Depression: pills and dependence [a timeline following a letter in the Times]

On the 25 February 2018 the following letter by Professor Wendy Burn, President of the Royal College of Psychiatrists [RCPsych] and Professor David Baldwin, Chairman of the RCPsych Psychopharmacology Committee, was published in the Times:

25 February 2018, Professor Wendy Burn and Professor David Baldwin: "We know that in the vast majority of patients, any unpleasant symptoms experienced on discontinuing antidepressants have resolved within  two weeks of stopping them."

What follows is a timeline of responses made by influential UK doctors:

27 February 2018, Dr Samei Huda: “The rise in the use of antidepressants isn’t because people are struggling to get off but because doctors are following the evidence which shows that antidepressants prevent relapse which is common in depression.

10 March 2018, Professor Louis Appleby: “Antidepressants work.  They are not placebo, they are not addictive. Emphatic from Dr Clare Gerada on BBC Radio 4. Dangerous to suggest otherwise.”

26 April 2018, Professor Clare Gerada: “We are prescribing more antidepressants and I think quite rightly.”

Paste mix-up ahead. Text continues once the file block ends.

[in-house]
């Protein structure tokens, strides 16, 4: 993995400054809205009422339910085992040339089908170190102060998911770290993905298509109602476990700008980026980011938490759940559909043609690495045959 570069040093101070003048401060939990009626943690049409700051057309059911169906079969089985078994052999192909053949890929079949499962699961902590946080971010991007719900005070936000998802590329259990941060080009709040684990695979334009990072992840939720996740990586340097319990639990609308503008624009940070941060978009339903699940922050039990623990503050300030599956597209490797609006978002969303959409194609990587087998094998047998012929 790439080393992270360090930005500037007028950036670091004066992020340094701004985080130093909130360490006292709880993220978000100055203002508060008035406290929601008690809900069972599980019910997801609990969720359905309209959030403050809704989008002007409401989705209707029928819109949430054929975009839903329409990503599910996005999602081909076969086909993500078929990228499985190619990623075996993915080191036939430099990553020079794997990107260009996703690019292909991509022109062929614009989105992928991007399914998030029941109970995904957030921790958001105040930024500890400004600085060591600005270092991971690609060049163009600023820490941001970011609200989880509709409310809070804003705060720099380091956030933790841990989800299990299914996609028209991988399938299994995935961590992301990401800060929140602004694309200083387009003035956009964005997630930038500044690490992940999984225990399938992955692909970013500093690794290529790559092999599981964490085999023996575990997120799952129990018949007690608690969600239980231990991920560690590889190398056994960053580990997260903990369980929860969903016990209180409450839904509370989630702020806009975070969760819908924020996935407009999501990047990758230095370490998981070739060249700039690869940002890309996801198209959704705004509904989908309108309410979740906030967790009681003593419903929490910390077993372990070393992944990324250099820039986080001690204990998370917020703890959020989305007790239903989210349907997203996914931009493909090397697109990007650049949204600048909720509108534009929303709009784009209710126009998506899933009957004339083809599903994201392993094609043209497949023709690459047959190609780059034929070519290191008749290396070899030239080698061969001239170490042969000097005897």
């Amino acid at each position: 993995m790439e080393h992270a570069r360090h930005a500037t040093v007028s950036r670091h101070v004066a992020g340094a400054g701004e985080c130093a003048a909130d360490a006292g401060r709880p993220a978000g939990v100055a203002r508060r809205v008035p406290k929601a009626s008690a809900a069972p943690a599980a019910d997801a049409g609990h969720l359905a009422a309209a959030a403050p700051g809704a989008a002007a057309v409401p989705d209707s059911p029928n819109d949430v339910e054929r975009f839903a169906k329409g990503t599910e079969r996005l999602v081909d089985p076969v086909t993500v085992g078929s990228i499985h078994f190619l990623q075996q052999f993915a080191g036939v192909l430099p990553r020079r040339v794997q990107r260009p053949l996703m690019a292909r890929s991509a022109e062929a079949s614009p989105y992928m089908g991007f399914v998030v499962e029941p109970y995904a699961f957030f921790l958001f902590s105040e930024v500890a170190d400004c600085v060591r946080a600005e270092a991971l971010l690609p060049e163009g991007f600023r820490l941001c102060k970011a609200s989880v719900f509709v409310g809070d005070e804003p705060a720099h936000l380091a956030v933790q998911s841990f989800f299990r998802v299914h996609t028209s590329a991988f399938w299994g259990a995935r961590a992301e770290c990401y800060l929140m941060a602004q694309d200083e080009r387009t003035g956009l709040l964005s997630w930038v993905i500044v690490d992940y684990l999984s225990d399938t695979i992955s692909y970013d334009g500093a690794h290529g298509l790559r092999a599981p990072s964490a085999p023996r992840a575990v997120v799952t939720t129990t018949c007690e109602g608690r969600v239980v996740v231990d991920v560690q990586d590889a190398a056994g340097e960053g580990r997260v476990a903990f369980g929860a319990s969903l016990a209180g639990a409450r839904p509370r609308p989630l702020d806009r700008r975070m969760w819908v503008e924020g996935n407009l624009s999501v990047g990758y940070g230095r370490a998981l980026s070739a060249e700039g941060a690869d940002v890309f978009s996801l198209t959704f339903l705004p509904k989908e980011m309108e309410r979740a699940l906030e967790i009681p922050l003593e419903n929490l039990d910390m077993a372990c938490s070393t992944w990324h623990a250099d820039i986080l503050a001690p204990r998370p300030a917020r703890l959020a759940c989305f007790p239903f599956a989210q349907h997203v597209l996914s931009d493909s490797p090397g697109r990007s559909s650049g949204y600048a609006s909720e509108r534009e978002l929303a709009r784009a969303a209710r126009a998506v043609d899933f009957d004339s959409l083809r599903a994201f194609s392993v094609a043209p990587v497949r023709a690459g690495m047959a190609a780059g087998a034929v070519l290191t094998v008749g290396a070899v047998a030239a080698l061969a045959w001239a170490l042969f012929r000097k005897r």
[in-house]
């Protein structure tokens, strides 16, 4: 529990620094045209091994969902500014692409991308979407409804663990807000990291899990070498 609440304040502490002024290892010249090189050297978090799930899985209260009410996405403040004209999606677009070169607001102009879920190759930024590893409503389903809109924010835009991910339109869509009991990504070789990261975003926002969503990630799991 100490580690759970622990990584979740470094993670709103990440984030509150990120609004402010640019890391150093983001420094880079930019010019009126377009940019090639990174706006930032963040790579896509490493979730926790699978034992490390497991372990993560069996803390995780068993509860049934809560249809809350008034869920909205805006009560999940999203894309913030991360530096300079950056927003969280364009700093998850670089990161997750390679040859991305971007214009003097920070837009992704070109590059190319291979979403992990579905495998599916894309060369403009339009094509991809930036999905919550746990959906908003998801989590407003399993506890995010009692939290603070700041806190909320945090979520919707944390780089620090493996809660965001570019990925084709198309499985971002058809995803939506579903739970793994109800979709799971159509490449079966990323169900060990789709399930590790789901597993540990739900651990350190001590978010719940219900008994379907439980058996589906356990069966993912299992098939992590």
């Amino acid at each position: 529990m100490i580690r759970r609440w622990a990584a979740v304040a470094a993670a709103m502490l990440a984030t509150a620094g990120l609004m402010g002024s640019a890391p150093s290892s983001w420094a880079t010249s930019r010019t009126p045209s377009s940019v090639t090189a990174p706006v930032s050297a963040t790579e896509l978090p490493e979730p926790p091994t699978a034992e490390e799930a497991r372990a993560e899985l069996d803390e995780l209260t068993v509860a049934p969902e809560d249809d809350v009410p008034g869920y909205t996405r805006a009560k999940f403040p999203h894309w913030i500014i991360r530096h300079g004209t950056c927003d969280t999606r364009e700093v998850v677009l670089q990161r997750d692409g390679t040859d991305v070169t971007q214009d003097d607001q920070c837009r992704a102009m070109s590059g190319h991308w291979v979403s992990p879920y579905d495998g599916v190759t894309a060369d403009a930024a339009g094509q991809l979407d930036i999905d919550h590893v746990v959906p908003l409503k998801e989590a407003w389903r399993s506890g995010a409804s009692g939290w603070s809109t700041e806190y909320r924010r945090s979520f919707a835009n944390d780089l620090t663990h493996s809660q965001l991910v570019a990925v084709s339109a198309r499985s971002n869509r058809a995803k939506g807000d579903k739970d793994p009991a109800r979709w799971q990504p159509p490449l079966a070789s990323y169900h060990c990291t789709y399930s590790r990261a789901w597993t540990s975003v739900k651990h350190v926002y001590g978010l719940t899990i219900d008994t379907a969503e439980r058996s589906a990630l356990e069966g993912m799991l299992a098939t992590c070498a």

26 April 2018, Professor Clare Gerada: “I can count on one hand the number who have gone on to have long term problems withdrawing from antidepressants or problems coming off antidepressants.”

4 April 2019, Dr Samei Huda: “The increase in prescriptions of antidepressants is due to use in pain, more people seeking treatment and longer duration to prevent relapse.”

The following Position Statement by the Royal College of Psychiatrists was published in May 2019:Following the publication of this Position Statement, responses continued:

30 May 2019, Professor Allan Young: “So-called withdrawal reactions from antidepressants are usually mild to moderate and respond well to simple management.”

9 January 2020, Dr David Foreman: “If someone needs an antidepressant to remain symptom free then the dependence relates to the disorder, not the drug.”

6 June 2020, Professor Robert Howard:  “Antidepressant withdrawal is rare and not the issue that some are suggesting.”

7 June 2020, Professor Robert Howard: “The experience of many of us – who follow our patients after discontinuation – because we have always been worried about relapse – has been that withdrawal phenomena are not common and generally resolve quickly.”

22 June 2021, Dr Mark Bolstridge: “The vast majority don’t experience withdrawal from antidepressants.”

2 November 2021, Dr Mark Bolstridge: “There isn’t a dependence syndrome associated with SSRI antidepressants.”

Professor Wendy Burn, when President of the Royal College of Psychiatrists, confirmed: “That’s how Twitter works, we tweet what we believe in”.

You can learn more about the determined effort, by those in genuine positions of power, to control the narrative by clicking on the image below: